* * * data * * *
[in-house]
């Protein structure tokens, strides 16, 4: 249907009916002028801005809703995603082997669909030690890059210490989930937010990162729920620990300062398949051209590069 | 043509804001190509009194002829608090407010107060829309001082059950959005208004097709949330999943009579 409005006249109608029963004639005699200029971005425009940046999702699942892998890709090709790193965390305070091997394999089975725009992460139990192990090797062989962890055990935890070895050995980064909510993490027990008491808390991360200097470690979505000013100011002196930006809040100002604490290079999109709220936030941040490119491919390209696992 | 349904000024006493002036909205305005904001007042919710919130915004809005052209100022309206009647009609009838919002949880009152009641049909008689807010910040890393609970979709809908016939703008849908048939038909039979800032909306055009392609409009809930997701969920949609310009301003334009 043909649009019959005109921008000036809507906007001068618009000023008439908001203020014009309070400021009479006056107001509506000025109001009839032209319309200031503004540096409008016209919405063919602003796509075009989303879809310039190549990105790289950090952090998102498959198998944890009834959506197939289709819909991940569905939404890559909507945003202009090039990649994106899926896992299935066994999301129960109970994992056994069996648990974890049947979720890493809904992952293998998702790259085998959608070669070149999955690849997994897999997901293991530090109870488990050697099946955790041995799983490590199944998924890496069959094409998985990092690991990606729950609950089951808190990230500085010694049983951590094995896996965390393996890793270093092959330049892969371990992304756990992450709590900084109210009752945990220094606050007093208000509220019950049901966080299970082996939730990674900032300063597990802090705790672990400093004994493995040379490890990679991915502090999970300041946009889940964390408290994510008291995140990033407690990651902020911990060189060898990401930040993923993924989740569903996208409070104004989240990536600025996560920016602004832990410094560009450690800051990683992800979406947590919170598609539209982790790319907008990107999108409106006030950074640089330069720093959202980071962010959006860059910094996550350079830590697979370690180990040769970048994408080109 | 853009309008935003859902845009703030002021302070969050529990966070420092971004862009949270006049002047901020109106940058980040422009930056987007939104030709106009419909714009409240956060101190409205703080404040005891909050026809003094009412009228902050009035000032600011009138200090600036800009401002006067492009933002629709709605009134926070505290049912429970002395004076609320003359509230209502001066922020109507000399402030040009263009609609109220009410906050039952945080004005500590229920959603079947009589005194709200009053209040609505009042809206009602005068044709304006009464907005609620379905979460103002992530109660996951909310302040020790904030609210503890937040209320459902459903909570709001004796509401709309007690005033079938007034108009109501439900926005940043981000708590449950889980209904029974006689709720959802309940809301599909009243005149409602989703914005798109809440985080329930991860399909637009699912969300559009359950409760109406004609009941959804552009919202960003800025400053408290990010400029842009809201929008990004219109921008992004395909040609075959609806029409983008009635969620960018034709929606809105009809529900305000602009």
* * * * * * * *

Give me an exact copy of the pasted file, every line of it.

[in-house]
């Protein structure tokens, strides 16, 4: 249907009916002028801005809703995603082997669909030690890059210490989930937010990162729920620990300062398949051209590069 | 043509804001190509009194002829608090407010107060829309001082059950959005208004097709949330999943009579 409005006249109608029963004639005699200029971005425009940046999702699942892998890709090709790193965390305070091997394999089975725009992460139990192990090797062989962890055990935890070895050995980064909510993490027990008491808390991360200097470690979505000013100011002196930006809040100002604490290079999109709220936030941040490119491919390209696992 | 349904000024006493002036909205305005904001007042919710919130915004809005052209100022309206009647009609009838919002949880009152009641049909008689807010910040890393609970979709809908016939703008849908048939038909039979800032909306055009392609409009809930997701969920949609310009301003334009 043909649009019959005109921008000036809507906007001068618009000023008439908001203020014009309070400021009479006056107001509506000025109001009839032209319309200031503004540096409008016209919405063919602003796509075009989303879809310039190549990105790289950090952090998102498959198998944890009834959506197939289709819909991940569905939404890559909507945003202009090039990649994106899926896992299935066994999301129960109970994992056994069996648990974890049947979720890493809904992952293998998702790259085998959608070669070149999955690849997994897999997901293991530090109870488990050697099946955790041995799983490590199944998924890496069959094409998985990092690991990606729950609950089951808190990230500085010694049983951590094995896996965390393996890793270093092959330049892969371990992304756990992450709590900084109210009752945990220094606050007093208000509220019950049901966080299970082996939730990674900032300063597990802090705790672990400093004994493995040379490890990679991915502090999970300041946009889940964390408290994510008291995140990033407690990651902020911990060189060898990401930040993923993924989740569903996208409070104004989240990536600025996560920016602004832990410094560009450690800051990683992800979406947590919170598609539209982790790319907008990107999108409106006030950074640089330069720093959202980071962010959006860059910094996550350079830590697979370690180990040769970048994408080109 | 853009309008935003859902845009703030002021302070969050529990966070420092971004862009949270006049002047901020109106940058980040422009930056987007939104030709106009419909714009409240956060101190409205703080404040005891909050026809003094009412009228902050009035000032600011009138200090600036800009401002006067492009933002629709709605009134926070505290049912429970002395004076609320003359509230209502001066922020109507000399402030040009263009609609109220009410906050039952945080004005500590229920959603079947009589005194709200009053209040609505009042809206009602005068044709304006009464907005609620379905979460103002992530109660996951909310302040020790904030609210503890937040209320459902459903909570709001004796509401709309007690005033079938007034108009109501439900926005940043981000708590449950889980209904029974006689709720959802309940809301599909009243005149409602989703914005798109809440985080329930991860399909637009699912969300559009359950409760109406004609009941959804552009919202960003800025400053408290990010400029842009809201929008990004219109921008992004395909040609075959609806029409983008009635969620960018034709929606809105009809529900305000602009």